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R Soc Open Sci. 2016 Jun 22;3(6):160239. doi: 10.1098/rsos.160239. eCollection 2016 Jun.

Temporal patterns of damage and decay kinetics of DNA retrieved from plant herbarium specimens.

Author information

1
Research Group for Ancient Genomics and Evolution, Department of Molecular Biology , Max Planck Institute for Developmental Biology , Tuebingen 72076 , Germany.
2
Institute of Archaeological Sciences , University of Tübingen , Tuebingen 72076 , Germany.
3
Department of Molecular Biology , Max Planck Institute for Developmental Biology , Tuebingen 72076 , Germany.
4
Department of Ecology and Evolutionary Biology , Toronto, Ontario , Canada M5S.
5
Department of Ecology and Evolutionary Biology, Toronto, Ontario, CanadaM5S; University of Toronto, Toronto, Ontario, CanadaM5S.
6
Institute of Archaeological Sciences, University of Tübingen, Tuebingen 72076, Germany; Departments of Paleoanthropology and Archaeogenetics, Senckenberg Center for Human Evolution and Paleoenvironment, University of Tübingen, Tuebingen 72076, Germany; Max Planck Institute for the Science of Human History, Jena 07743, Germany.

Abstract

Herbaria archive a record of changes of worldwide plant biodiversity harbouring millions of specimens that contain DNA suitable for genome sequencing. To profit from this resource, it is fundamental to understand in detail the process of DNA degradation in herbarium specimens. We investigated patterns of DNA fragmentation and nucleotide misincorporation by analysing 86 herbarium samples spanning the last 300 years using Illumina shotgun sequencing. We found an exponential decay relationship between DNA fragmentation and time, and estimated a per nucleotide fragmentation rate of 1.66 × 10(-4) per year, which is six times faster than the rate estimated for ancient bones. Additionally, we found that strand breaks occur specially before purines, and that depurination-driven DNA breakage occurs constantly through time and can to a great extent explain decreasing fragment length over time. Similar to what has been found analysing ancient DNA from bones, we found a strong correlation between the deamination-driven accumulation of cytosine to thymine substitutions and time, which reinforces the importance of substitution patterns to authenticate the ancient/historical nature of DNA fragments. Accurate estimations of DNA degradation through time will allow informed decisions about laboratory and computational procedures to take advantage of the vast collection of worldwide herbarium specimens.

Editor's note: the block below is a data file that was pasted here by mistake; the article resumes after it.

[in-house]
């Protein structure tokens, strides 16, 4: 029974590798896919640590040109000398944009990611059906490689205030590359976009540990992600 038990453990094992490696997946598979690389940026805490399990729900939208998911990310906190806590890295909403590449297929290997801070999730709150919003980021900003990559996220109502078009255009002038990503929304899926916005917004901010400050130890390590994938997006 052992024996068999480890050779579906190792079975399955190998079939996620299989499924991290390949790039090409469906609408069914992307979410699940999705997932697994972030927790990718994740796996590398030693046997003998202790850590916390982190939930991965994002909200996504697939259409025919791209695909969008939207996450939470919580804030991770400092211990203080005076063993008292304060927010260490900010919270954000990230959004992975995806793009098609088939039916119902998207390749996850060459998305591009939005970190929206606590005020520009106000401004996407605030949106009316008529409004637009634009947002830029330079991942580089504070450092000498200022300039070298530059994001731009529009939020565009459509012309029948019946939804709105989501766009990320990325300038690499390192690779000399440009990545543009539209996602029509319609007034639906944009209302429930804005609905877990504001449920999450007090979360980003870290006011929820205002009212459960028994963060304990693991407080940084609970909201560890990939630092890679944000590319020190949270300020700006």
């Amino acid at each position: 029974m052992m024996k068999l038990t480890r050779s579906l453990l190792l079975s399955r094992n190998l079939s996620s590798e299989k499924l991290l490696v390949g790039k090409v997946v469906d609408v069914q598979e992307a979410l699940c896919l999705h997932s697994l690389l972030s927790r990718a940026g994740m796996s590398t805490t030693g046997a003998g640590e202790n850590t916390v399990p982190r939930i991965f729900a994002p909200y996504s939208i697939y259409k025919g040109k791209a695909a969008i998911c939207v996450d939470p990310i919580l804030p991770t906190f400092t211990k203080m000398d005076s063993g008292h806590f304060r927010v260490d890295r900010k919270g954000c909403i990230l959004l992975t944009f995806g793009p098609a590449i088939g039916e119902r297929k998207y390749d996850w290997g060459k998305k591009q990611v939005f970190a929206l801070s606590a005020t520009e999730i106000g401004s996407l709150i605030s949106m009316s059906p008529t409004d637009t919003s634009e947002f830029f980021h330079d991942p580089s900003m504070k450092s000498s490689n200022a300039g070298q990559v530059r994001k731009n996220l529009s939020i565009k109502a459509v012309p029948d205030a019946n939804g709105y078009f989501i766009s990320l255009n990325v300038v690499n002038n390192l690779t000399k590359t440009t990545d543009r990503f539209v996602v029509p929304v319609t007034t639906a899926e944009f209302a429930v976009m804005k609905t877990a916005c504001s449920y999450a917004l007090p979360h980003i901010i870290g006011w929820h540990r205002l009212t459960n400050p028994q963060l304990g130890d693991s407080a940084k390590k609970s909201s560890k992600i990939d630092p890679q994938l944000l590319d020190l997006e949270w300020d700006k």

KEYWORDS:

DNA damage; DNA decay; ancient DNA; herbarium

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